save millions of dollars annually in interest payments by improving its debt rating, fund $875 million in reserves, and invest $100 million in other infrastructure. The Indiana Toll Road P3 allowed the State to contribute $2.6 billion to a 10-year transportation plan which will have constructed 87 roadways, resurfaced 49 percent of the states highways, and rehabilitated or replaced 19.5 percent of the states bridges by the end of 2015. The Denver metro regions Northwest Parkway P3 generated $603 million in revenues with the potential for additional toll revenues for the public agency.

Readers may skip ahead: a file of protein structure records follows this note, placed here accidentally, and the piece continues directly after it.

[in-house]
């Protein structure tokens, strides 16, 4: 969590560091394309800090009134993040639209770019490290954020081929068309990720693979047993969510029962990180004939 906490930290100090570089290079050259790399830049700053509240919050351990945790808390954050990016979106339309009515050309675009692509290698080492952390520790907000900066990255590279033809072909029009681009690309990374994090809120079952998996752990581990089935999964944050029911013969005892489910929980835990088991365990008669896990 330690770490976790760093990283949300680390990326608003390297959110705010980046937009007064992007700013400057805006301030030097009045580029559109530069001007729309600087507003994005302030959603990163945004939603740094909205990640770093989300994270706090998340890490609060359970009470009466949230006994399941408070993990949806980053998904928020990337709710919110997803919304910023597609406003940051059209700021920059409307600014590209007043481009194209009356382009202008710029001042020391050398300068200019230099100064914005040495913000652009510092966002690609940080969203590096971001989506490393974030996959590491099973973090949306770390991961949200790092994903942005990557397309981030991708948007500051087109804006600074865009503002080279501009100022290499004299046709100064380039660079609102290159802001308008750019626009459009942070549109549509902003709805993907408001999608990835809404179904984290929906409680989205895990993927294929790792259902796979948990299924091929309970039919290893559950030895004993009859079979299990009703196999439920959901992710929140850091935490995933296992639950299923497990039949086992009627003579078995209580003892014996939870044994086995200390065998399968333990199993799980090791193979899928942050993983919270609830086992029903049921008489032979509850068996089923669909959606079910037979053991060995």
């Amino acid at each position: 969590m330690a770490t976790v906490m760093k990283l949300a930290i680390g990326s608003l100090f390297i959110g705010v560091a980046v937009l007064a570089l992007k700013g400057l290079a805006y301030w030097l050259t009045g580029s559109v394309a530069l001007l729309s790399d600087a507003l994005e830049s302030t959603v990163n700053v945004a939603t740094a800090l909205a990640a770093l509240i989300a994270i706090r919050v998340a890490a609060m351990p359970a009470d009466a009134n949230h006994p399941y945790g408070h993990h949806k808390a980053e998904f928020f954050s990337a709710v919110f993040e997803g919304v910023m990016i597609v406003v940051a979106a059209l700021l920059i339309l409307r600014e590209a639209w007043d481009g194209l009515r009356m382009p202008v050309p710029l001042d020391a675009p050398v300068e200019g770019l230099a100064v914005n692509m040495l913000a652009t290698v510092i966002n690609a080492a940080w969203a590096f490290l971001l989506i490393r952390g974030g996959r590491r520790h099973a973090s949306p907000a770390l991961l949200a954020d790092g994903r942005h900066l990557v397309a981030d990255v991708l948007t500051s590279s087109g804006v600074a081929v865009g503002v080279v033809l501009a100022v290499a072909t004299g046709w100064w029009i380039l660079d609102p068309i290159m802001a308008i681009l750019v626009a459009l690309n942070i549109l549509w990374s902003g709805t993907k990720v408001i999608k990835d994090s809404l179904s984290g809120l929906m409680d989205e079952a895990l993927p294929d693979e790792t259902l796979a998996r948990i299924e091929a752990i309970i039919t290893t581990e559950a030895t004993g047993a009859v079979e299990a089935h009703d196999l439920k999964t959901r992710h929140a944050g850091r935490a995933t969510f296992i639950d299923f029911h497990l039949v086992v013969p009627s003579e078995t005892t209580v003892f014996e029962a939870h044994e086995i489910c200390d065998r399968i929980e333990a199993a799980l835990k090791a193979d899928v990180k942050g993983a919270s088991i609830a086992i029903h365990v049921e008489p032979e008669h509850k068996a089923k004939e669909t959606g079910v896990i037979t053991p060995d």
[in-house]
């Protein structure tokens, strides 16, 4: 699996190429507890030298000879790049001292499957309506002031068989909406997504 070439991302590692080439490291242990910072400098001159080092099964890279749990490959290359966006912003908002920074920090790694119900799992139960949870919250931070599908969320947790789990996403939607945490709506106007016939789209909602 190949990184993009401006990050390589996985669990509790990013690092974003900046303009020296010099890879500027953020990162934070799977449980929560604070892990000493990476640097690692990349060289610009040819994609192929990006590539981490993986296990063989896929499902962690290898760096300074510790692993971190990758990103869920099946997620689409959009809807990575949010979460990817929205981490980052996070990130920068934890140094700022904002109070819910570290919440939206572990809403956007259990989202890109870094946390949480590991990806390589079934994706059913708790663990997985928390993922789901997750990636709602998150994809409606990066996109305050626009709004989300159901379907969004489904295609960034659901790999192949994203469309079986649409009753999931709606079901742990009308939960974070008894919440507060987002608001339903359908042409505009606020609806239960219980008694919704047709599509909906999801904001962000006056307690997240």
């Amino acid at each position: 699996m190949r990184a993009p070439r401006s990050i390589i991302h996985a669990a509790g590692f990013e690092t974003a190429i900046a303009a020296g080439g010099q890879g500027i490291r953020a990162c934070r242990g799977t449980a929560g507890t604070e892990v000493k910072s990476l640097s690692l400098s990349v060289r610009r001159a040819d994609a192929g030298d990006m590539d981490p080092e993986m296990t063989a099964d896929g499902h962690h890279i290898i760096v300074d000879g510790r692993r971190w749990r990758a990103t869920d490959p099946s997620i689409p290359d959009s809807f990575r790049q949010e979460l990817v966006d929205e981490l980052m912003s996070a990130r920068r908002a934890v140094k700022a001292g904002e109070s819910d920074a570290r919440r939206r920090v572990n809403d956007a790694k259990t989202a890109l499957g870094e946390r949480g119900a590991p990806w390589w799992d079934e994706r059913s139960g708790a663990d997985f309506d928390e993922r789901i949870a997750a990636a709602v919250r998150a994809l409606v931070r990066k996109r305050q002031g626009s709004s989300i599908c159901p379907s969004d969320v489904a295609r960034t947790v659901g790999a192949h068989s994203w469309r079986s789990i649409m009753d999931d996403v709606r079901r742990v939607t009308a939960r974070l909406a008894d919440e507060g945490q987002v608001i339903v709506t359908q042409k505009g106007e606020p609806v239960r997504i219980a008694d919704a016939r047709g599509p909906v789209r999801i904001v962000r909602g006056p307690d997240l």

Three potential P3 projects: The Illiana Expressway in the Chicago metropolitan area will support 24,000 vehicles per day. In the construction phase, the expressway will support 3,782 construction jobs, $0.98 billion in worker income, and $2.16 billion in economic output. In the long run, the project will sustain at least 3,378 jobs and produce $21.3 billion in GDP, well above the initial cost of $1.3 billion to both states. The Ohio River Bridges project in the Louisville area is expected to support 4,118 construction jobs initially and 17,796 total jobs per year on average over 30 years while producing $7.8 billion in cumulative economic output. The Innerbelt Eastbound Bridge in Cleveland will expand capacity by 25 percent and be completed two years earlier under a P3 than without private funding. P3s are justified when they allow governments to expand the delivery of public works and services of an acceptable quality at lower costs to taxpayers. To improve our nations infrastructure, seven policy positions are recommended: 1. Governments should increase P3s in Core and Core Plus projects and avoid P3s in retail developments, sports stadiums, and schools. 2. P3s should include Project Labor Agreements (PLAs) and should pay the prevailing wages of the communities in which the projects occur. 3. P3s should incorporate a competitive bidding process with at least four bidders. 4. P3s should allow the private sector to collect user fees for the delivery of the public service. 5. To eliminate monopolistic practices, the government should cap user fee prices and incorporate a benefitssharing agreement. 6. Governments should only offer P3 agreements if the private sector will internalize its externalities. 7. P3s should include stakeholder input throughout the process. Ultimately, P3s can bring transportation efficiency gains, remove debt from public agency balance sheets, save on distortionary taxes, support thousands of jobs for workers in a weak labor market, and spur billions of dollars in economic development.